Monday, March 21, 2011

Rescue Me, Ebert, Porky's II.

Rescue Me: There is an episode, in the fourth season that is extremely difficult to watch. I'm not talking Janet (although I will not watch her anymore; that bit with her and the baby sent me over the edge) or any of the booze, cheatings, or beatings. It's titled SEVEN, and during the opening scene before the credits, 62 is called to an apartment fire where a woman and seven children are trapped. It's a little unlike any of the other fire scenes in that it's pretty majorly stylized (music playing the entire time, dialogues muted, a few slow shots, etc.) but despite this, it's almost unbearable. Many of the children are toddlers. Tommy and the new probie go up the ladder; Ken, Franco, and Garrity go inside the building. You know from the very beginning (that song!) that things are not going to go well.

This is the best example (after LOST) of the power of episodic television. It doesn't take long for characters to become real; you know them, you care about them, and most of all, you believe them. The scene in the apartment is terrifying because you're scared for the firefighters (even Garrity, who's a giant DOLT, but was the first one in---I was worried!), you're scared for the people inside, and a part of you is scared for yourself, because you know shit like this really happens. Space heaters, overrun outlets, wiring, all of it, it's real. The floor caves in. The mother throws her children out the window. Tommy nearly falls off the ladder. Seven tiny bodies, covered in blankets on the sidewalk. The looks on each of their faces . . . Jesus. It's heavy.

On a brighter note: I read YOUR MOVIE SUCKS by Roger Ebert this weekend. I really wish I could have found it when I was doing my worst films ever list because it was really useful and actually quite funny. I think my favorite thing about it was his scowl on the front cover, but the writing is very, very good too. I like Ebert a lot because he's a not only a great critic but a great writer; his sarcasm and media references are *hilarious* and extremely smart. Here are some:

"The film is set in a rainy jungle in Panama. I suspect it rains so much as an irritant, to make everything harder to see and hear. Maybe it's intended as atmosphere. Or maybe the sky gods are angry at the film." ---review of Basic.

"Battlefield Earth is like taking a bus trip with someone who has needed a bath for a long time. It's not merely bad, it's unpleasant in a hostile way." ---review of Battlefield Earth

"The film has been directed without grace, vision, or originality, and although you may walk out quoting lines of dialogue, it will not be because you admire them." ---review of Pearl Harbor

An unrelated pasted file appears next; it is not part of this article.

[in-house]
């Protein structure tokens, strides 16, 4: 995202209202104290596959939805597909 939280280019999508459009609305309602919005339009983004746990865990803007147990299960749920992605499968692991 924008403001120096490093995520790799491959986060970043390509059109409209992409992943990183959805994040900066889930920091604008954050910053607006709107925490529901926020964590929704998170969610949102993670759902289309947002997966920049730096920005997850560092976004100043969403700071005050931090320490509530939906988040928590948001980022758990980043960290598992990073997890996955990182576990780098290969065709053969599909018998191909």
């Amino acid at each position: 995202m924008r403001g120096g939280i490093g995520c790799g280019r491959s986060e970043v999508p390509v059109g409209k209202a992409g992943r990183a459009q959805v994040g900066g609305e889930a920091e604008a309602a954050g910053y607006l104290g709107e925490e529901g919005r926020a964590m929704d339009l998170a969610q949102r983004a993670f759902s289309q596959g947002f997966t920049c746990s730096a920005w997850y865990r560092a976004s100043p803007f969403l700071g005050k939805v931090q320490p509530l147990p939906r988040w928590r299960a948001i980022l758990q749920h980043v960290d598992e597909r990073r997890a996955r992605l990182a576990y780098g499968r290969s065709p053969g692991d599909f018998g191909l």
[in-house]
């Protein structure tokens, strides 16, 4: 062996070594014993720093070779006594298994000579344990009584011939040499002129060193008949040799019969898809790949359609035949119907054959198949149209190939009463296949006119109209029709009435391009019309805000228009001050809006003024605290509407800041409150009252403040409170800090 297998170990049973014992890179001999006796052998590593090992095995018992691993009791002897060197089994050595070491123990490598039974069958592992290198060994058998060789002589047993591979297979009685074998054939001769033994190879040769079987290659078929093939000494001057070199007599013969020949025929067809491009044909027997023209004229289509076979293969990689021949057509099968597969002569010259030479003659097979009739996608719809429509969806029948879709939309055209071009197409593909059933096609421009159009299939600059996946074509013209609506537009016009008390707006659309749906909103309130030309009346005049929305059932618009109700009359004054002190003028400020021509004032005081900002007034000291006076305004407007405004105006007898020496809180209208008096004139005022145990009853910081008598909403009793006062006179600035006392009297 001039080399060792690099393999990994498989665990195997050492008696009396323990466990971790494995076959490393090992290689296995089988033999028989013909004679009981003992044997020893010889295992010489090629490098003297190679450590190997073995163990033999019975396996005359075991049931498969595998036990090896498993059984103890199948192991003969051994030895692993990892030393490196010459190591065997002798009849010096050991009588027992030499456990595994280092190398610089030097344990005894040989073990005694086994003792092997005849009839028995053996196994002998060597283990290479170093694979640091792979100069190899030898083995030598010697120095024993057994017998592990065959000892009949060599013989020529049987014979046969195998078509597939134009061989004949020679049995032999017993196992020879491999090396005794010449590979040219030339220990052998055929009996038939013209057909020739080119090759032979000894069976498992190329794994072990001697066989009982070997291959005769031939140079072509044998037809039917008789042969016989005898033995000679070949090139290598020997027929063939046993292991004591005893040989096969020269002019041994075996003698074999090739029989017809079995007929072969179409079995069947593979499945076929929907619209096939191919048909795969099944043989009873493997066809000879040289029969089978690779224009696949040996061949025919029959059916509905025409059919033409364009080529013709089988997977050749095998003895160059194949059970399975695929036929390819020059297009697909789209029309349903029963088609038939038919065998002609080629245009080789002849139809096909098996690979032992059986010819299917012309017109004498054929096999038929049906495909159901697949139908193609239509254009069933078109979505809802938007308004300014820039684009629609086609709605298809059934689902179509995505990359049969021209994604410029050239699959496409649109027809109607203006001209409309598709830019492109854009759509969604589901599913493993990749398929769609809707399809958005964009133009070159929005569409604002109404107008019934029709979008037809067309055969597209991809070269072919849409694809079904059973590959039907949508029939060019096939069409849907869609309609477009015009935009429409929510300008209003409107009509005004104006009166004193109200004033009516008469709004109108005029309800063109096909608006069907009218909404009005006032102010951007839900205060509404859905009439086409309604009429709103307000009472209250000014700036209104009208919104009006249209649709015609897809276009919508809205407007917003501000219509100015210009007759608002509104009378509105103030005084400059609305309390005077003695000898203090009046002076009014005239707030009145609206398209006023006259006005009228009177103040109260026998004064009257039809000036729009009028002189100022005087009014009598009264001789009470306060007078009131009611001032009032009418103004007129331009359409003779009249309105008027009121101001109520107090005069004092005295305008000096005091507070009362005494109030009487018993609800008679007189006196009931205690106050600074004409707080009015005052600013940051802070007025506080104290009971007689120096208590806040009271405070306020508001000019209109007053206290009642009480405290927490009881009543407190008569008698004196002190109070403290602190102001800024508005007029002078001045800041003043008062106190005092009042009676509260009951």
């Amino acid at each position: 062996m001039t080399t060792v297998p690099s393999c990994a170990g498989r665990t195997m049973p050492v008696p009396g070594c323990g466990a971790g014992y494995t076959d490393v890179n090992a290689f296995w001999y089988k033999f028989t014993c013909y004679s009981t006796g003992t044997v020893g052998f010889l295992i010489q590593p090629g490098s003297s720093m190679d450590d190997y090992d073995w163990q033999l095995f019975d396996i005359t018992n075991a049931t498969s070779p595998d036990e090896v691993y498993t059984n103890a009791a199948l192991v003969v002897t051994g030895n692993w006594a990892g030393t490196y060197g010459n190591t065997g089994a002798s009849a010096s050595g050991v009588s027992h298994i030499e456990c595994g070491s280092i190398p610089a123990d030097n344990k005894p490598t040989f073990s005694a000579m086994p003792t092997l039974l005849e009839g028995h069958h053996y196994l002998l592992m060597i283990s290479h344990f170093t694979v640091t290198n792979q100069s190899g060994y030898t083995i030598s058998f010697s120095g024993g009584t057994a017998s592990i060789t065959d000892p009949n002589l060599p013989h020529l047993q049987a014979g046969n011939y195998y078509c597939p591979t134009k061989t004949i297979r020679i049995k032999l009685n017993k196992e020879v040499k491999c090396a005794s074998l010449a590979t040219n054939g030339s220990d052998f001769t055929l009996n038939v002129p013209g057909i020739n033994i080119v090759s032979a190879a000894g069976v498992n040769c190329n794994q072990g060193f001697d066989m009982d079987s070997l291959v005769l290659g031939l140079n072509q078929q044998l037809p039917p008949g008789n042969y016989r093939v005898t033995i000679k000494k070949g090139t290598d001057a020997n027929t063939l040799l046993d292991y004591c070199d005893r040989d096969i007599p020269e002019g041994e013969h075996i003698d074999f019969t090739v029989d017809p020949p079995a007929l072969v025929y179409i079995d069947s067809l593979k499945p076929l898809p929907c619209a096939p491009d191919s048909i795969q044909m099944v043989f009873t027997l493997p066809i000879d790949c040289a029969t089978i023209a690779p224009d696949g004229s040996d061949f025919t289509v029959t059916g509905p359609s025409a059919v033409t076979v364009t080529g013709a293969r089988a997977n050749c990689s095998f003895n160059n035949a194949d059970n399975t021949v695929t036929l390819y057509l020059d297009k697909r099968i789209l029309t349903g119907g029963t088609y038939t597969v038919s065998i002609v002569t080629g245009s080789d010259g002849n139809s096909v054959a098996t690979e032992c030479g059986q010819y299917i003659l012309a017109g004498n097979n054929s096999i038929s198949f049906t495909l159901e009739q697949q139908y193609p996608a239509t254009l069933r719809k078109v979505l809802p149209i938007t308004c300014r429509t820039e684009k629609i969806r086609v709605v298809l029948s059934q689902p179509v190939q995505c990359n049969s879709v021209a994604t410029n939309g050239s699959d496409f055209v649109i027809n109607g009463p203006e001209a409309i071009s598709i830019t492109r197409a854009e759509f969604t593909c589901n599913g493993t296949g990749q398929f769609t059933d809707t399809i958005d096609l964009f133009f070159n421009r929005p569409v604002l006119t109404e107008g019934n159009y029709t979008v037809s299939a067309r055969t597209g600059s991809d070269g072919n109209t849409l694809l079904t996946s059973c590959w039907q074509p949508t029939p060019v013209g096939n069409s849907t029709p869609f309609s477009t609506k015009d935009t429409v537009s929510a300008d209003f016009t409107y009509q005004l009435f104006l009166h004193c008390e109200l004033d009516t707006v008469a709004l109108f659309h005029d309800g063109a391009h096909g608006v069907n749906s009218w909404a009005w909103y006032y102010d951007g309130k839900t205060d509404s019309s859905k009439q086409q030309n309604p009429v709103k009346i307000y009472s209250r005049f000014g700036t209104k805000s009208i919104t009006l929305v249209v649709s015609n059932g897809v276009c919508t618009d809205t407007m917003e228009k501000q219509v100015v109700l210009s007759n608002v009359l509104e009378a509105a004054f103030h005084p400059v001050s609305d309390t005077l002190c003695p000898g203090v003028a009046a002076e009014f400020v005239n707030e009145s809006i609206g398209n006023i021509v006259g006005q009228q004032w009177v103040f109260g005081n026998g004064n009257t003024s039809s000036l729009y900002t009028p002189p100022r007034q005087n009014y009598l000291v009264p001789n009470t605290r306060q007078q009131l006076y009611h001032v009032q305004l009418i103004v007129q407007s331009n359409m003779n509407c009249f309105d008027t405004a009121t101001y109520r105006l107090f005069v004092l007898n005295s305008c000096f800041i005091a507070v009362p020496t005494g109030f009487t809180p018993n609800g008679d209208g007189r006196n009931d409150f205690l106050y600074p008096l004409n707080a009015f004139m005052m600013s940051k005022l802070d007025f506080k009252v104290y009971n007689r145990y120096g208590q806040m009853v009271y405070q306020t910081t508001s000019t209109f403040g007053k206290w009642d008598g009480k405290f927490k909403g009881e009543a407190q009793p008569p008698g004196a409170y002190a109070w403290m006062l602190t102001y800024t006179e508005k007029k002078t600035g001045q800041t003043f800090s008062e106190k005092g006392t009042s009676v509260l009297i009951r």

I loved this book. I've got two more on deck of his and seriously can't wait. And finally, I don't think I've had more fun reading someone else's review than his on Divine Secrets of the Ya-ya Sisterhood. Obviously, we agreed.

("dead as a #$*&*&@ doornail")
Last of all: Porky's Two, The Next Day, 1983, directed by Bob Clark. 
written by Roger Swaybill, Alan Ormsby, and Bob Clark
starring: Wyatt Knight, Dan Monahan, Khaki Hunter, Nancy Parsons.

"The naughty high schoolers of Angel Beach High now seek revenge on a group of KKK religious fanatics and corrupt politicians who want to shut down their Shakespeare production after they cast a Seminole transfer student in the lead." (IMDB).

This is probably the most ridiculously random and outlandish film that still manages to actually be funny. I think the original Porky's was a little tighter and better written, to be honest, but like I was saying up there about the episodic business, if I like a character, I'd probably watch them in anything, and Tommy, Pee-Wee, Meat, and Ballbreaker are great characters. Not exactly realistic, but interesting and very comical. The situations are ridiculous:

1. "I GOT LAID!" Pee-wee screams out upon waking; he gets to retire his "growth chart."
2. Tray of masturbating frogs.
3. Big Edna, Graveyard Gloria.
4. The Explanation Scene of Wendy's reputation.
5. The Shakespeare/The KKK/The Seminoles/The Righteous Flock/Commissioner Gebhart---these things are interesting, I guess but not as interesting as the characters just being ridiculous, themselves. Like the bit with Ballbreaker in the toilet with the snake ("Give you the snake? Get your own fuckin' snake, GIVE YOU THE SNAKE!") The film is good at shanannigans but a little out of its element with The Klan, politics, and religion. Although the scene in the gym where The Seminoles deliver a little (off-camera) payback to The Klan? That was sweet.

It's not stellar comedy, but as part of the entire package, Porky's, Porky's Two, and Porky's Revenge, it's something every eighties child will probably hold sacred.


Elyssa said...

I don't want to ruin anything... but it gets heavier. WAY heavier.